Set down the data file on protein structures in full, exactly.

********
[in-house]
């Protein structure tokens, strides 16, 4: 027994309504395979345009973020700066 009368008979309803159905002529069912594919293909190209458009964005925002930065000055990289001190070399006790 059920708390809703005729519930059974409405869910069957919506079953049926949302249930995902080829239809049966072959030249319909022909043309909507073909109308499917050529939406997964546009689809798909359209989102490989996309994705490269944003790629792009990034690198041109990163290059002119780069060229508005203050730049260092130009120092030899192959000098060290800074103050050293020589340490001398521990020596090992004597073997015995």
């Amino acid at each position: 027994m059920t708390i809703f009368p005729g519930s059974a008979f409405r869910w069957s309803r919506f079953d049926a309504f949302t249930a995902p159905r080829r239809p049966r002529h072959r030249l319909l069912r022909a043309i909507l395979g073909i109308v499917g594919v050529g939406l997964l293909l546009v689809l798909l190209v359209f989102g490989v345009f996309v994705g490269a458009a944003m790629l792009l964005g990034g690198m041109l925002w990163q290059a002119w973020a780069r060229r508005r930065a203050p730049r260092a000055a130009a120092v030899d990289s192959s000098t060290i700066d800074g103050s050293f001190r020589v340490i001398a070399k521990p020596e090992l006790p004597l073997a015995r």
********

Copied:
[in-house]
């Protein structure tokens, strides 16, 4: 027994309504395979345009973020700066 009368008979309803159905002529069912594919293909190209458009964005925002930065000055990289001190070399006790 059920708390809703005729519930059974409405869910069957919506079953049926949302249930995902080829239809049966072959030249319909022909043309909507073909109308499917050529939406997964546009689809798909359209989102490989996309994705490269944003790629792009990034690198041109990163290059002119780069060229508005203050730049260092130009120092030899192959000098060290800074103050050293020589340490001398521990020596090992004597073997015995």
């Amino acid at each position: 027994m059920t708390i809703f009368p005729g519930s059974a008979f409405r869910w069957s309803r919506f079953d049926a309504f949302t249930a995902p159905r080829r239809p049966r002529h072959r030249l319909l069912r022909a043309i909507l395979g073909i109308v499917g594919v050529g939406l997964l293909l546009v689809l798909l190209v359209f989102g490989v345009f996309v994705g490269a458009a944003m790629l792009l964005g990034g690198m041109l925002w990163q290059a002119w973020a780069r060229r508005r930065a203050p730049r260092a000055a130009a120092v030899d990289s192959s000098t060290i700066d800074g103050s050293f001190r020589v340490i001398a070399k521990p020596e090992l006790p004597l073997a015995r």